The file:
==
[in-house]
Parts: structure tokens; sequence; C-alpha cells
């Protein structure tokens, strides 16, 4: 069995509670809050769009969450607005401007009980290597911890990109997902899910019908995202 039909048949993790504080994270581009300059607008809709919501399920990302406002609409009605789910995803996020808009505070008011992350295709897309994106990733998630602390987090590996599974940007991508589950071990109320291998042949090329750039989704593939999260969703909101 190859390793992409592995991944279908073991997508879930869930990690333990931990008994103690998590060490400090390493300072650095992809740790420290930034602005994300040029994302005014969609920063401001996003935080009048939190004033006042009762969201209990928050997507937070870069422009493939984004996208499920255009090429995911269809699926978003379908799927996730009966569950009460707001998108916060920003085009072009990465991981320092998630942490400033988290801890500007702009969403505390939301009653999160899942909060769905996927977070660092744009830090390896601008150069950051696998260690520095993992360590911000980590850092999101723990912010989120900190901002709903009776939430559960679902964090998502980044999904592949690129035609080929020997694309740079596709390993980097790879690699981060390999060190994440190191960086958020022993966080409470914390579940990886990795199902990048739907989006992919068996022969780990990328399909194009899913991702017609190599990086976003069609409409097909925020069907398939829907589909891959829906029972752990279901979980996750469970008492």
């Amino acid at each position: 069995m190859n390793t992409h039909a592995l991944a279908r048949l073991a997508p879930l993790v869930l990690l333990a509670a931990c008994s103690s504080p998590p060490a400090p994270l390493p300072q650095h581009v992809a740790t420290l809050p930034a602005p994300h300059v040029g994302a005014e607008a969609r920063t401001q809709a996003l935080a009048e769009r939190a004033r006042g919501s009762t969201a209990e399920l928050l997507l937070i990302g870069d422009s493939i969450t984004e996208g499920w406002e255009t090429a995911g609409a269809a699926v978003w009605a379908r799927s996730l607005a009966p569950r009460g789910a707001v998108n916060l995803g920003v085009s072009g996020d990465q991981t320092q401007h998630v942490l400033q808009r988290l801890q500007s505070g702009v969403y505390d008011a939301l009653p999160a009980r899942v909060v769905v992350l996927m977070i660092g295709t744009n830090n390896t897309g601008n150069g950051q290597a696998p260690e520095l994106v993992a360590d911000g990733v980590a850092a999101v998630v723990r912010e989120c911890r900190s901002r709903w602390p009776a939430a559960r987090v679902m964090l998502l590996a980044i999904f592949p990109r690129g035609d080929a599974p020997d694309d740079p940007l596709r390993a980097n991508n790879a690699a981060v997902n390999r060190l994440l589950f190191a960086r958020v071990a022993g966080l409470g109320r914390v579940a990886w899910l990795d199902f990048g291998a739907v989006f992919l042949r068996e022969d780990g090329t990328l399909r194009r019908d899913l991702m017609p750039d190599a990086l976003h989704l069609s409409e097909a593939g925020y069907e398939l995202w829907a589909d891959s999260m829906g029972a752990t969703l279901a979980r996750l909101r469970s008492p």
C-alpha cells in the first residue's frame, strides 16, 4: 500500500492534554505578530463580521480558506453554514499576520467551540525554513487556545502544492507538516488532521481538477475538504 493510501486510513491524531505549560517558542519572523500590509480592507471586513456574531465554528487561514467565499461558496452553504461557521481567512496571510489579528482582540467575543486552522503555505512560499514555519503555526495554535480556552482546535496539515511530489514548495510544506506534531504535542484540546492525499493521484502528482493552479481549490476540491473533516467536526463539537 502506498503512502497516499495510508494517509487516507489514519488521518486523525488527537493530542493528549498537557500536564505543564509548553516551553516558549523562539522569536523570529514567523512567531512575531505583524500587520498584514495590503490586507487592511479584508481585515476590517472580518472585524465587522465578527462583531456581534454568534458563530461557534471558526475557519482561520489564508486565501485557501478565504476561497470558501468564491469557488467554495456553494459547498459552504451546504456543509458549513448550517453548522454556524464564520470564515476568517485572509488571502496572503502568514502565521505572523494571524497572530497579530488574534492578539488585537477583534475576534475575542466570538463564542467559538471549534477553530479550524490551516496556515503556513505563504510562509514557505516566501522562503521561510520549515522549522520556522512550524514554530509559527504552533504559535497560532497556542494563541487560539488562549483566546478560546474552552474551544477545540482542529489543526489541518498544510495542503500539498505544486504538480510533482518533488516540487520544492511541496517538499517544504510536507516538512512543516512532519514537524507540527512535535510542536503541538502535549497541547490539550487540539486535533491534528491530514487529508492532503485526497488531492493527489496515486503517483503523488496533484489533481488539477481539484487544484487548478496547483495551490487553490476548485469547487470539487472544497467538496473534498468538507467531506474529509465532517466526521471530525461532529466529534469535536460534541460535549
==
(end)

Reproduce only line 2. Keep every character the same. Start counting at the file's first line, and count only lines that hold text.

Parts: structure tokens; sequence; C-alpha cells